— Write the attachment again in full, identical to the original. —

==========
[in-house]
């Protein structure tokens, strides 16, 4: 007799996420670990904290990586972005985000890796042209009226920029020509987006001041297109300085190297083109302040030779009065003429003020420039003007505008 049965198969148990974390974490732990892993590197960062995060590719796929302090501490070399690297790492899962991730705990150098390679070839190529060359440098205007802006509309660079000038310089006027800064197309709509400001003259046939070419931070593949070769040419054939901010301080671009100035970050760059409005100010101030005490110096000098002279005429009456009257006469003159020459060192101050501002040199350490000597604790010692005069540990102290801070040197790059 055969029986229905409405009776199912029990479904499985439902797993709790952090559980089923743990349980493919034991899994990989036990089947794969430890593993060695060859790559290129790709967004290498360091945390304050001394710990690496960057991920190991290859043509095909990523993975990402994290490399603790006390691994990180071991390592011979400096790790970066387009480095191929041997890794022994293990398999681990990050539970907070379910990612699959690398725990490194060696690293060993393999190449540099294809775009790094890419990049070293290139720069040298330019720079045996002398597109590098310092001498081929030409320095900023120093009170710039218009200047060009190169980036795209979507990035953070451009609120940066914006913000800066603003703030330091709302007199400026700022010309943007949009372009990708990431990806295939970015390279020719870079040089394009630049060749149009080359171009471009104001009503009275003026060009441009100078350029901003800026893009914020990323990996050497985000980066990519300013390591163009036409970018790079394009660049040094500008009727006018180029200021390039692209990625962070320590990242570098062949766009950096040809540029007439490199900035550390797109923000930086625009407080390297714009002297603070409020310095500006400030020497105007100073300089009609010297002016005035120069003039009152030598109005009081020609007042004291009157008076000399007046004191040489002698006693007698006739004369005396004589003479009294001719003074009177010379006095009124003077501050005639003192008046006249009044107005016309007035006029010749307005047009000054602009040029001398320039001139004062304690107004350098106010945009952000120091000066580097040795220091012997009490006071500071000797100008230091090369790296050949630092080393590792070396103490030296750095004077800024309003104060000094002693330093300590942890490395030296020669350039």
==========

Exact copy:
[in-house]
């Protein structure tokens, strides 16, 4: 007799996420670990904290990586972005985000890796042209009226920029020509987006001041297109300085190297083109302040030779009065003429003020420039003007505008 049965198969148990974390974490732990892993590197960062995060590719796929302090501490070399690297790492899962991730705990150098390679070839190529060359440098205007802006509309660079000038310089006027800064197309709509400001003259046939070419931070593949070769040419054939901010301080671009100035970050760059409005100010101030005490110096000098002279005429009456009257006469003159020459060192101050501002040199350490000597604790010692005069540990102290801070040197790059 055969029986229905409405009776199912029990479904499985439902797993709790952090559980089923743990349980493919034991899994990989036990089947794969430890593993060695060859790559290129790709967004290498360091945390304050001394710990690496960057991920190991290859043509095909990523993975990402994290490399603790006390691994990180071991390592011979400096790790970066387009480095191929041997890794022994293990398999681990990050539970907070379910990612699959690398725990490194060696690293060993393999190449540099294809775009790094890419990049070293290139720069040298330019720079045996002398597109590098310092001498081929030409320095900023120093009170710039218009200047060009190169980036795209979507990035953070451009609120940066914006913000800066603003703030330091709302007199400026700022010309943007949009372009990708990431990806295939970015390279020719870079040089394009630049060749149009080359171009471009104001009503009275003026060009441009100078350029901003800026893009914020990323990996050497985000980066990519300013390591163009036409970018790079394009660049040094500008009727006018180029200021390039692209990625962070320590990242570098062949766009950096040809540029007439490199900035550390797109923000930086625009407080390297714009002297603070409020310095500006400030020497105007100073300089009609010297002016005035120069003039009152030598109005009081020609007042004291009157008076000399007046004191040489002698006693007698006739004369005396004589003479009294001719003074009177010379006095009124003077501050005639003192008046006249009044107005016309007035006029010749307005047009000054602009040029001398320039001139004062304690107004350098106010945009952000120091000066580097040795220091012997009490006071500071000797100008230091090369790296050949630092080393590792070396103490030296750095004077800024309003104060000094002693330093300590942890490395030296020669350039």